Myth 3: Asexuals do not have sex. While asexual people do not experience sexual attraction (wanting to have sex with someone) they are able to have sex, and some asexual people do choose to have and enjoy sex both inside and outside of romantic relationships.

Myth 4: Asexuals don’t exist. We can assure you that several asexual people were involved with this campaign, but most people haven’t heard of asexuality because it’s rarely mentioned in the media, as most characters in TV shows and film are paired together romantically or sexually, with characters very rarely defining as asexual. This is one of the issues asexual people face, and it is known as erasure, because their existence and experiences are erased by the media.

Myth 5: Asexuality and celibacy are the same. This is categorically not true. People can choose to be celibate (not have sex) for a variety of reasons, including religion, a desire for a long-term relationship or more commitment, or simply not being interested in sex, and everyone has the right to choose when they have sex and be fully respected in that decision. Celibacy is a choice, unlike asexuality which, like any sexual orientation, is not a choice. Asexual people can choose whether or not to have sex, just like everyone else, but they can’t choose whether or not to experience sexual attraction; sexual attraction is not a choice, but sexual behaviour is.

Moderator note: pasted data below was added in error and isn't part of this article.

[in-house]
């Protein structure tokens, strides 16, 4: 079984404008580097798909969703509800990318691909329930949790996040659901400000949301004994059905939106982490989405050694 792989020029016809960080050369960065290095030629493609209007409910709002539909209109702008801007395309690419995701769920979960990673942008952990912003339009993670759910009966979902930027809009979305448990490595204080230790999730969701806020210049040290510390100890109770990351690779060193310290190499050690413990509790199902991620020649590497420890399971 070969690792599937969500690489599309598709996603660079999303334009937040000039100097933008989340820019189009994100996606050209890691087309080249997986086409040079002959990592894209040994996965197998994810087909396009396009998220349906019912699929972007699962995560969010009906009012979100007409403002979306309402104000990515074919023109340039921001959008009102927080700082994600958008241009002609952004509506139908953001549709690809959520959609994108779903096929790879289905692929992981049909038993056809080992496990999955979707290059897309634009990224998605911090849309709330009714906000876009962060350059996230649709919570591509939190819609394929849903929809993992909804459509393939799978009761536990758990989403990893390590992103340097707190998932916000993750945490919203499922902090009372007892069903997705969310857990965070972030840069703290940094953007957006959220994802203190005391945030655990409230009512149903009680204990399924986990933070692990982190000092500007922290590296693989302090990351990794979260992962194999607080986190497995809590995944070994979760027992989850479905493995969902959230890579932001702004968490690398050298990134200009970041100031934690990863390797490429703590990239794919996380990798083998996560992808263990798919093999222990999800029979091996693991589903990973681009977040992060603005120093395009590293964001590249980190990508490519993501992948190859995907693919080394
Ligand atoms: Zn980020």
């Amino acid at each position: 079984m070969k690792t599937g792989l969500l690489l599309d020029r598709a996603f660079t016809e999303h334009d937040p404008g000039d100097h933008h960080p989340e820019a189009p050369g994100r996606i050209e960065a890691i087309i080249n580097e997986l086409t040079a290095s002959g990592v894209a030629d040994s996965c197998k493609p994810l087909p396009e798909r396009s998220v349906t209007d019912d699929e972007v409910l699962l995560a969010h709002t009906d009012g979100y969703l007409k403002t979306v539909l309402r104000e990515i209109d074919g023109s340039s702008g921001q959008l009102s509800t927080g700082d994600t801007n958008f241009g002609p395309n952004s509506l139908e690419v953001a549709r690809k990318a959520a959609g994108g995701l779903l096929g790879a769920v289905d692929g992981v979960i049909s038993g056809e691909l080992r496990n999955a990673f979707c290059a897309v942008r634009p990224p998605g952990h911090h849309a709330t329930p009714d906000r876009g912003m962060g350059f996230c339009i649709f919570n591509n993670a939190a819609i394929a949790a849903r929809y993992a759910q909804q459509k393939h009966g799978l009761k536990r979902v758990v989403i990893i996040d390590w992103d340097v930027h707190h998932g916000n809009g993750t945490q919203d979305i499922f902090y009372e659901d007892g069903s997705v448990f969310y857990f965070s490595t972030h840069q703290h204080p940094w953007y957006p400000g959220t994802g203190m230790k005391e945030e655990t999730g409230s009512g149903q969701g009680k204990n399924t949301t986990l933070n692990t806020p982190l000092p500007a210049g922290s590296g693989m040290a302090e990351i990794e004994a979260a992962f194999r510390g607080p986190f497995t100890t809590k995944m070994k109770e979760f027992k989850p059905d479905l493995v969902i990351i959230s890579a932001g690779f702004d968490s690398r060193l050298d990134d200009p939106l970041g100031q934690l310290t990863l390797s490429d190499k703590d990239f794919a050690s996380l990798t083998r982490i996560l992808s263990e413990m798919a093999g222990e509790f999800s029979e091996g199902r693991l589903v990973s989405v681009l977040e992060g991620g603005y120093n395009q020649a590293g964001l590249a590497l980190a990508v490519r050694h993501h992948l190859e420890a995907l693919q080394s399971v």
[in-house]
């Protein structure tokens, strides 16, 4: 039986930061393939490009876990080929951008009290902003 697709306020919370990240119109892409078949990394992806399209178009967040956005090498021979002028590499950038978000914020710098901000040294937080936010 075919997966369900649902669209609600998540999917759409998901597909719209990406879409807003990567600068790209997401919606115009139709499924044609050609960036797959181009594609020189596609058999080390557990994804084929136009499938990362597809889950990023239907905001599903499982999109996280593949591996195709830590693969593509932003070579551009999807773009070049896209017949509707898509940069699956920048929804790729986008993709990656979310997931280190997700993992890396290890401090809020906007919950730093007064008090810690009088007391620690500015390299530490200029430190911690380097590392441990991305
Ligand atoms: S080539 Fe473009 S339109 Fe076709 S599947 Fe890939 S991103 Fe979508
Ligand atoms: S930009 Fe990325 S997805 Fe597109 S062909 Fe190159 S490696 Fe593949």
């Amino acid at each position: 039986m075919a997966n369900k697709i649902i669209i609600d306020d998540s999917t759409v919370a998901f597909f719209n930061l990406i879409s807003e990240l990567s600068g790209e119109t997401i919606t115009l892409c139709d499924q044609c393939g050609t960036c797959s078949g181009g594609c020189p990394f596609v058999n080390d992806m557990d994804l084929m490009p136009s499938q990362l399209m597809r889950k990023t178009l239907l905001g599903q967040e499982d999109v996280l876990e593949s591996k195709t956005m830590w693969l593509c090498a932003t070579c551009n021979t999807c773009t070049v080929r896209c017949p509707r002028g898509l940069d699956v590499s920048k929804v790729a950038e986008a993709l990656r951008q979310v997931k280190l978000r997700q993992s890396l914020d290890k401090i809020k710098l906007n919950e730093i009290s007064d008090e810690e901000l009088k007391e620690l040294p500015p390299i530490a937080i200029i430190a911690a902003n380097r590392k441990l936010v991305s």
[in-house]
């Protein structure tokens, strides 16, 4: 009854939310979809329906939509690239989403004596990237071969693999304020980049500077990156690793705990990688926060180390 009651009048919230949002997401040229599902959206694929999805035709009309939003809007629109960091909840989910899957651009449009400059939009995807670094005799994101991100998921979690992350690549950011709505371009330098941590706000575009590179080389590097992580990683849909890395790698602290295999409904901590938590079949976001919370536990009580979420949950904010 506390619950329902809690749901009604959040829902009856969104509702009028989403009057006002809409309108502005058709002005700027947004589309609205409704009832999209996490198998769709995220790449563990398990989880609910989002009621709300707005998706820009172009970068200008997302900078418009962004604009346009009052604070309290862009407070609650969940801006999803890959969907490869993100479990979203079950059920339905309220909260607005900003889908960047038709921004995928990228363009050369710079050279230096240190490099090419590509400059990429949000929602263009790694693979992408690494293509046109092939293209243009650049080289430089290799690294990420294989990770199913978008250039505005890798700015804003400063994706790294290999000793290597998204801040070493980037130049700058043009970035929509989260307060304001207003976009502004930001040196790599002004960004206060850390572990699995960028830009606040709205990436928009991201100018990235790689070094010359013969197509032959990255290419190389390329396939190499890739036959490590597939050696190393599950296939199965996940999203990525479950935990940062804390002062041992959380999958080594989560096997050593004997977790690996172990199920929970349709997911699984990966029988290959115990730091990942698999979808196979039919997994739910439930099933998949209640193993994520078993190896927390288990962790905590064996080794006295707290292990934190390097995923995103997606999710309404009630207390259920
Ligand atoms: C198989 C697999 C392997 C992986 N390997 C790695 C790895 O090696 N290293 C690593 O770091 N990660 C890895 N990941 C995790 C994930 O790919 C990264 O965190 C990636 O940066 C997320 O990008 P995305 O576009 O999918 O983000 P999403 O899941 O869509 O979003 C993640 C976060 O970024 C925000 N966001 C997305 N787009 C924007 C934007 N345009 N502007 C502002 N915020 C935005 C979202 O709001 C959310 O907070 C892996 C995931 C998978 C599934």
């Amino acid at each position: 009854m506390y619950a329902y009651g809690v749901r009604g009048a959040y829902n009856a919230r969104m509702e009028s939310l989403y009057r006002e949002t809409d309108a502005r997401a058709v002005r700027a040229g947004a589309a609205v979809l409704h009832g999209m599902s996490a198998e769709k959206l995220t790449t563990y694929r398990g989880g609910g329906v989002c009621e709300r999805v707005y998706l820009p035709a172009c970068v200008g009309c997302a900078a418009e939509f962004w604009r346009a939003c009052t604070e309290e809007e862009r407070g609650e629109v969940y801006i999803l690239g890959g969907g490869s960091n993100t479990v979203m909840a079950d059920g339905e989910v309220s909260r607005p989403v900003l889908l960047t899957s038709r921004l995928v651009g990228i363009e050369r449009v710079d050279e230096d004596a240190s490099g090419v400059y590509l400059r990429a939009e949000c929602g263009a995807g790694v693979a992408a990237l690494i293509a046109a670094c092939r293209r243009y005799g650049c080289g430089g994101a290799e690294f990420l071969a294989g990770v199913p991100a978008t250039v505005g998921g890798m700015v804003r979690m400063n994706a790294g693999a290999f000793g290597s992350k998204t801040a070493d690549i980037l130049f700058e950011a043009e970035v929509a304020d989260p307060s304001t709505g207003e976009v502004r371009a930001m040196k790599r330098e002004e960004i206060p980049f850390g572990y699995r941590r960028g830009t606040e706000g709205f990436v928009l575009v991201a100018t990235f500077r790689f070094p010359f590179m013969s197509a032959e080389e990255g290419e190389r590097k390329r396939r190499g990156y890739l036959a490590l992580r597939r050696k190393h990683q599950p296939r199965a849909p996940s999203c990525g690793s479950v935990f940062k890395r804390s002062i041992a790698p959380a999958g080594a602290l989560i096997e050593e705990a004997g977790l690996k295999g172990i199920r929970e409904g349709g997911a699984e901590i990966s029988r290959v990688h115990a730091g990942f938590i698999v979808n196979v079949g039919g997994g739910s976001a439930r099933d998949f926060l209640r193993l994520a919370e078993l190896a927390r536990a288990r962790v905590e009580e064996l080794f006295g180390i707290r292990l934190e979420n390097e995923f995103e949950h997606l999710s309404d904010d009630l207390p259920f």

Myth 6: Asexuals aren’t fun. Asexuality does not make someone boring, any more than being a virgin makes someone boring. Sex is not the be-all and end-all of having fun. Asexual people can be as sociable and cheerful as anybody else.

How should I be a good ally?

So after all this, what should you do to be a good ally – not just during an awareness week, but to asexual people you may know all year-round?

If you’re not asexual, and someone you know identifies as asexual, treat them the same way you would anyone else – don’t ask private questions they aren’t comfortable answering. If someone you know comes out to you as asexual, be accepting, and treat them normally, and ask if there are topics they’d rather not discuss with you, as some asexual people are made uncomfortable by conversations about sex – but beyond this, there’s no reason to treat them any differently than before.

Discuss asexuality with your friends and family – let them know about it and talk about the misconceptions if they’ve not heard about them, and challenge media perceptions. Support your friends on the ace spectrum and ensure that they have space to express themselves and feel free of judgment.

What should I do if I think I’m on the Asexual Spectrum/How do I know I’m not Asexual?

If you suspect that you might be asexual, don’t worry – there are lots of people who are, and there will be people on campus to talk to about it. We suggest looking into the Asexual Visibility and Education Network (AVEN) http://www.asexuality.org/home/ and other online resources. If you want to talk to someone in the LGBTQ+ Association, check the welfare section of our website for contact details.